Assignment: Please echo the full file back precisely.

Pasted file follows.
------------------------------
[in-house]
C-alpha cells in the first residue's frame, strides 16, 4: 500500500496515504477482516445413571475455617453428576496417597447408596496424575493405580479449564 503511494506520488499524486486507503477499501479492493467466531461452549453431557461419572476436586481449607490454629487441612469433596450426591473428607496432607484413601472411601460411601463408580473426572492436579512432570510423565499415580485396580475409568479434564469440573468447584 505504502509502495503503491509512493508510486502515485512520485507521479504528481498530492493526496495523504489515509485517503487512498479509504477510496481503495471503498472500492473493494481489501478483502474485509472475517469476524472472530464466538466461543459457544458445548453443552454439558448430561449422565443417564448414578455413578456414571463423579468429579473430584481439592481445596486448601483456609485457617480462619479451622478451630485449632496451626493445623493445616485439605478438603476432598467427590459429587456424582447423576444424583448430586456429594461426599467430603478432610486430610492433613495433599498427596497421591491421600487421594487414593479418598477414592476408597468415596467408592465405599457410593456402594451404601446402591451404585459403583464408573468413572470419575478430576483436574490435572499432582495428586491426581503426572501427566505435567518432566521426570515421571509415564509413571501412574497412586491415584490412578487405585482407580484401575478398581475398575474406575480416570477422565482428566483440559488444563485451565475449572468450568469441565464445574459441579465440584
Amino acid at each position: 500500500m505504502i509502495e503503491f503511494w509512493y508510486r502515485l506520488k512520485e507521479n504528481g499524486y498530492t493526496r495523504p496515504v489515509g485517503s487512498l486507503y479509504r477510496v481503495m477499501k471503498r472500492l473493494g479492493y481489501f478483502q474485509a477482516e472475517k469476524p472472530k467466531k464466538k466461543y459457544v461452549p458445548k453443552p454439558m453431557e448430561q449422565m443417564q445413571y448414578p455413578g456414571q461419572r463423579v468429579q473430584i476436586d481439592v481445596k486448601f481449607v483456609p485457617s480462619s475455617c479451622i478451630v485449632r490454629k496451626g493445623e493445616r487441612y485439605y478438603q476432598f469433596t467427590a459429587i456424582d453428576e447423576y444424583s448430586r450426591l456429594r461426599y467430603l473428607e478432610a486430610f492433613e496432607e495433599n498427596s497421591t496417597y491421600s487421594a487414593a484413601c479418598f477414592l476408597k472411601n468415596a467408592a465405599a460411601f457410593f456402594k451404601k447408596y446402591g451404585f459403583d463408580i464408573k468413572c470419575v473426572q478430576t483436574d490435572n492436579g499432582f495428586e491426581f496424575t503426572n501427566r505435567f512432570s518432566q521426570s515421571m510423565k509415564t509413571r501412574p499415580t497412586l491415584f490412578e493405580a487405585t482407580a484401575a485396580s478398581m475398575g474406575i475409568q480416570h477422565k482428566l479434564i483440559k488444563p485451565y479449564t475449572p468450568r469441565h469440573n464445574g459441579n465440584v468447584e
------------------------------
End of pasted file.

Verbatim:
[in-house]
C-alpha cells in the first residue's frame, strides 16, 4: 500500500496515504477482516445413571475455617453428576496417597447408596496424575493405580479449564 503511494506520488499524486486507503477499501479492493467466531461452549453431557461419572476436586481449607490454629487441612469433596450426591473428607496432607484413601472411601460411601463408580473426572492436579512432570510423565499415580485396580475409568479434564469440573468447584 505504502509502495503503491509512493508510486502515485512520485507521479504528481498530492493526496495523504489515509485517503487512498479509504477510496481503495471503498472500492473493494481489501478483502474485509472475517469476524472472530464466538466461543459457544458445548453443552454439558448430561449422565443417564448414578455413578456414571463423579468429579473430584481439592481445596486448601483456609485457617480462619479451622478451630485449632496451626493445623493445616485439605478438603476432598467427590459429587456424582447423576444424583448430586456429594461426599467430603478432610486430610492433613495433599498427596497421591491421600487421594487414593479418598477414592476408597468415596467408592465405599457410593456402594451404601446402591451404585459403583464408573468413572470419575478430576483436574490435572499432582495428586491426581503426572501427566505435567518432566521426570515421571509415564509413571501412574497412586491415584490412578487405585482407580484401575478398581475398575474406575480416570477422565482428566483440559488444563485451565475449572468450568469441565464445574459441579465440584
Amino acid at each position: 500500500m505504502i509502495e503503491f503511494w509512493y508510486r502515485l506520488k512520485e507521479n504528481g499524486y498530492t493526496r495523504p496515504v489515509g485517503s487512498l486507503y479509504r477510496v481503495m477499501k471503498r472500492l473493494g479492493y481489501f478483502q474485509a477482516e472475517k469476524p472472530k467466531k464466538k466461543y459457544v461452549p458445548k453443552p454439558m453431557e448430561q449422565m443417564q445413571y448414578p455413578g456414571q461419572r463423579v468429579q473430584i476436586d481439592v481445596k486448601f481449607v483456609p485457617s480462619s475455617c479451622i478451630v485449632r490454629k496451626g493445623e493445616r487441612y485439605y478438603q476432598f469433596t467427590a459429587i456424582d453428576e447423576y444424583s448430586r450426591l456429594r461426599y467430603l473428607e478432610a486430610f492433613e496432607e495433599n498427596s497421591t496417597y491421600s487421594a487414593a484413601c479418598f477414592l476408597k472411601n468415596a467408592a465405599a460411601f457410593f456402594k451404601k447408596y446402591g451404585f459403583d463408580i464408573k468413572c470419575v473426572q478430576t483436574d490435572n492436579g499432582f495428586e491426581f496424575t503426572n501427566r505435567f512432570s518432566q521426570s515421571m510423565k509415564t509413571r501412574p499415580t497412586l491415584f490412578e493405580a487405585t482407580a484401575a485396580s478398581m475398575g474406575i475409568q480416570h477422565k482428566l479434564i483440559k488444563p485451565y479449564t475449572p468450568r469441565h469440573n464445574g459441579n465440584v468447584e